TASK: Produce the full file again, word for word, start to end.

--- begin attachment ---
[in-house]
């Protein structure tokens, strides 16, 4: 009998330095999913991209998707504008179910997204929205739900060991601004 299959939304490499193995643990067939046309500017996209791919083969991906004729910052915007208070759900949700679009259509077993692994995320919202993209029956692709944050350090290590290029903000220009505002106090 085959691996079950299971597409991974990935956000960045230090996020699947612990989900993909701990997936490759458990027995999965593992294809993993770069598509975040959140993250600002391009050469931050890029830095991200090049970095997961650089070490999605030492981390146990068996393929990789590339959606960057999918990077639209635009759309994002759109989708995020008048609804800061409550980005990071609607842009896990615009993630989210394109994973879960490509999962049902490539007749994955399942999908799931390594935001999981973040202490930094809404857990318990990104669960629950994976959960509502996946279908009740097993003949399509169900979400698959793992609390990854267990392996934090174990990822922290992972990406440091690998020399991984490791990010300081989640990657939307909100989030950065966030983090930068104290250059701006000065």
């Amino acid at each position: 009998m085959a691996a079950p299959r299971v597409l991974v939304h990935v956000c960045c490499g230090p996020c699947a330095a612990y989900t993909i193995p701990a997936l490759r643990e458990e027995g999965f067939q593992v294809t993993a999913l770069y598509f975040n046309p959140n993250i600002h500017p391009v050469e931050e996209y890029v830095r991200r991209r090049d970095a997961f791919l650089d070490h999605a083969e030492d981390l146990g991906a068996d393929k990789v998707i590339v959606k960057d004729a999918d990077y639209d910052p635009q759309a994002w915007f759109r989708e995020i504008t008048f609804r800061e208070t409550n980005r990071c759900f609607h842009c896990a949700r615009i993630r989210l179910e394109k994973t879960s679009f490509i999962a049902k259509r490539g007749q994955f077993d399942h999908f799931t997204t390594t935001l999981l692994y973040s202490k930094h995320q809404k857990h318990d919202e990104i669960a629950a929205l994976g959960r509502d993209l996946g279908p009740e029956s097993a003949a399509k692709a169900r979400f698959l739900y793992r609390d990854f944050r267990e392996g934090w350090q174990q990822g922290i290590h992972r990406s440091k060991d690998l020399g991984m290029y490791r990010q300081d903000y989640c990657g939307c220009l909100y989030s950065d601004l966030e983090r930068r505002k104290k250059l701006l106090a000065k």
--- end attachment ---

[in-house]
């Protein structure tokens, strides 16, 4: 009998330095999913991209998707504008179910997204929205739900060991601004 299959939304490499193995643990067939046309500017996209791919083969991906004729910052915007208070759900949700679009259509077993692994995320919202993209029956692709944050350090290590290029903000220009505002106090 085959691996079950299971597409991974990935956000960045230090996020699947612990989900993909701990997936490759458990027995999965593992294809993993770069598509975040959140993250600002391009050469931050890029830095991200090049970095997961650089070490999605030492981390146990068996393929990789590339959606960057999918990077639209635009759309994002759109989708995020008048609804800061409550980005990071609607842009896990615009993630989210394109994973879960490509999962049902490539007749994955399942999908799931390594935001999981973040202490930094809404857990318990990104669960629950994976959960509502996946279908009740097993003949399509169900979400698959793992609390990854267990392996934090174990990822922290992972990406440091690998020399991984490791990010300081989640990657939307909100989030950065966030983090930068104290250059701006000065």
């Amino acid at each position: 009998m085959a691996a079950p299959r299971v597409l991974v939304h990935v956000c960045c490499g230090p996020c699947a330095a612990y989900t993909i193995p701990a997936l490759r643990e458990e027995g999965f067939q593992v294809t993993a999913l770069y598509f975040n046309p959140n993250i600002h500017p391009v050469e931050e996209y890029v830095r991200r991209r090049d970095a997961f791919l650089d070490h999605a083969e030492d981390l146990g991906a068996d393929k990789v998707i590339v959606k960057d004729a999918d990077y639209d910052p635009q759309a994002w915007f759109r989708e995020i504008t008048f609804r800061e208070t409550n980005r990071c759900f609607h842009c896990a949700r615009i993630r989210l179910e394109k994973t879960s679009f490509i999962a049902k259509r490539g007749q994955f077993d399942h999908f799931t997204t390594t935001l999981l692994y973040s202490k930094h995320q809404k857990h318990d919202e990104i669960a629950a929205l994976g959960r509502d993209l996946g279908p009740e029956s097993a003949a399509k692709a169900r979400f698959l739900y793992r609390d990854f944050r267990e392996g934090w350090q174990q990822g922290i290590h992972r990406s440091k060991d690998l020399g991984m290029y490791r990010q300081d903000y989640c990657g939307c220009l909100y989030s950065d601004l966030e983090r930068r505002k104290k250059l701006l106090a000065k």